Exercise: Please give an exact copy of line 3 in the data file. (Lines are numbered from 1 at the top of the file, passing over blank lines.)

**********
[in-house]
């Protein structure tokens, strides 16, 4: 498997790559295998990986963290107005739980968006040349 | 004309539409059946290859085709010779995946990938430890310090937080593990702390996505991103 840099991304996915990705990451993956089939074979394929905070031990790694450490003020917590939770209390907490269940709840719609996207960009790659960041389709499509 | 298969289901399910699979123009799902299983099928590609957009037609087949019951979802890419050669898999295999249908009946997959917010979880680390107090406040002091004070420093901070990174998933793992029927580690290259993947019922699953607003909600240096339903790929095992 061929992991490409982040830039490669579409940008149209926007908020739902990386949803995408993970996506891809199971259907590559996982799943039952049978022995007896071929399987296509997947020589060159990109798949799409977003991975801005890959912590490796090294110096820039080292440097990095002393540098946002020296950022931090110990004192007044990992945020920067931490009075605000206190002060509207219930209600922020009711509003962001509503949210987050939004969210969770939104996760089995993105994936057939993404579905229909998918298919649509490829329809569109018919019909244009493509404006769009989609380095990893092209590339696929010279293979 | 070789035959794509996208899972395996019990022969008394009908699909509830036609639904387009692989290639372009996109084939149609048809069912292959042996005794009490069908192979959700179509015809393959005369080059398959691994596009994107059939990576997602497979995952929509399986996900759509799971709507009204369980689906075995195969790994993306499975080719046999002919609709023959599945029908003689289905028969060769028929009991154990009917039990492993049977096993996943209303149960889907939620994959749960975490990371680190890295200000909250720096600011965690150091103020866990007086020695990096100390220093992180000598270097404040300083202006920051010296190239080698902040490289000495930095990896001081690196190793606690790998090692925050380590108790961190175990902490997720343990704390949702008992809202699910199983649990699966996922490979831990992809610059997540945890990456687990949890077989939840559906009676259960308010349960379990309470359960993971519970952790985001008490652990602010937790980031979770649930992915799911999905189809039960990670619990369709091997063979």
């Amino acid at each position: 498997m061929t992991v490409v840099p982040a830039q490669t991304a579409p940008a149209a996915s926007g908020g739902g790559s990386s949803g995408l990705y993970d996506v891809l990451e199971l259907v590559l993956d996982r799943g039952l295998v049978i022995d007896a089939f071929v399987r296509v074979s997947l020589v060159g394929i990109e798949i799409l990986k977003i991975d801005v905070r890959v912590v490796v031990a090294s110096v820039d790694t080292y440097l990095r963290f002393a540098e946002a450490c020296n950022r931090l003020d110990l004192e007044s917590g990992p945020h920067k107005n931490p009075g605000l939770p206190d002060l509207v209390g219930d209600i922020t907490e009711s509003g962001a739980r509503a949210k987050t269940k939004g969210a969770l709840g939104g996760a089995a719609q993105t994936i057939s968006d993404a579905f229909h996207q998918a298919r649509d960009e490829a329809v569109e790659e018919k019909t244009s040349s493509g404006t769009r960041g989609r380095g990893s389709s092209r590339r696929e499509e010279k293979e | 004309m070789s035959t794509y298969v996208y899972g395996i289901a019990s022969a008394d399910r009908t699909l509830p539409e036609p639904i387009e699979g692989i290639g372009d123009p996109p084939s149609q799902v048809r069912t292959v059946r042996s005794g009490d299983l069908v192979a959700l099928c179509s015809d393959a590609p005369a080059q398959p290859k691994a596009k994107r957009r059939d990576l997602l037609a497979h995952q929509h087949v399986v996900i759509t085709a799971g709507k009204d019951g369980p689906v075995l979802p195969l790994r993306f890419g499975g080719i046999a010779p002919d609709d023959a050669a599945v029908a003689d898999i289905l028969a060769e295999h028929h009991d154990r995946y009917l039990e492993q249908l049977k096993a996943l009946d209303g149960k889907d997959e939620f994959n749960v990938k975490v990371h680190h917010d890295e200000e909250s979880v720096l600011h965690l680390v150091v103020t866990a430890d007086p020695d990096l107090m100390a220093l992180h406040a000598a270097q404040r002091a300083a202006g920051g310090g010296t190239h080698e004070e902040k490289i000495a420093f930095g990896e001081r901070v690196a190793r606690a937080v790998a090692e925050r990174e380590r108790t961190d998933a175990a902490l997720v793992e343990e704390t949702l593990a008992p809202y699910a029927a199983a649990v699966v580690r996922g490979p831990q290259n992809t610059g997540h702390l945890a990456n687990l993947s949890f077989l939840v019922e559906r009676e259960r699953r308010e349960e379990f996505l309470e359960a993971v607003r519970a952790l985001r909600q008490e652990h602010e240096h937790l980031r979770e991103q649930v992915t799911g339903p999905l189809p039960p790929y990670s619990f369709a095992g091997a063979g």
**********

């Amino acid at each position: 498997m061929t992991v490409v840099p982040a830039q490669t991304a579409p940008a149209a996915s926007g908020g739902g790559s990386s949803g995408l990705y993970d996506v891809l990451e199971l259907v590559l993956d996982r799943g039952l295998v049978i022995d007896a089939f071929v399987r296509v074979s997947l020589v060159g394929i990109e798949i799409l990986k977003i991975d801005v905070r890959v912590v490796v031990a090294s110096v820039d790694t080292y440097l990095r963290f002393a540098e946002a450490c020296n950022r931090l003020d110990l004192e007044s917590g990992p945020h920067k107005n931490p009075g605000l939770p206190d002060l509207v209390g219930d209600i922020t907490e009711s509003g962001a739980r509503a949210k987050t269940k939004g969210a969770l709840g939104g996760a089995a719609q993105t994936i057939s968006d993404a579905f229909h996207q998918a298919r649509d960009e490829a329809v569109e790659e018919k019909t244009s040349s493509g404006t769009r960041g989609r380095g990893s389709s092209r590339r696929e499509e010279k293979e | 004309m070789s035959t794509y298969v996208y899972g395996i289901a019990s022969a008394d399910r009908t699909l509830p539409e036609p639904i387009e699979g692989i290639g372009d123009p996109p084939s149609q799902v048809r069912t292959v059946r042996s005794g009490d299983l069908v192979a959700l099928c179509s015809d393959a590609p005369a080059q398959p290859k691994a596009k994107r957009r059939d990576l997602l037609a497979h995952q929509h087949v399986v996900i759509t085709a799971g709507k009204d019951g369980p689906v075995l979802p195969l790994r993306f890419g499975g080719i046999a010779p002919d609709d023959a050669a599945v029908a003689d898999i289905l028969a060769e295999h028929h009991d154990r995946y009917l039990e492993q249908l049977k096993a996943l009946d209303g149960k889907d997959e939620f994959n749960v990938k975490v990371h680190h917010d890295e200000e909250s979880v720096l600011h965690l680390v150091v103020t866990a430890d007086p020695d990096l107090m100390a220093l992180h406040a000598a270097q404040r002091a300083a202006g920051g310090g010296t190239h080698e004070e902040k490289i000495a420093f930095g990896e001081r901070v690196a190793r606690a937080v790998a090692e925050r990174e380590r108790t961190d998933a175990a902490l997720v793992e343990e704390t949702l593990a008992p809202y699910a029927a199983a649990v699966v580690r996922g490979p831990q290259n992809t610059g997540h702390l945890a990456n687990l993947s949890f077989l939840v019922e559906r009676e259960r699953r308010e349960e379990f996505l309470e359960a993971v607003r519970a952790l985001r909600q008490e652990h602010e240096h937790l980031r979770e991103q649930v992915t799911g339903p999905l189809p039960p790929y990670s619990f369709a095992g091997a063979g």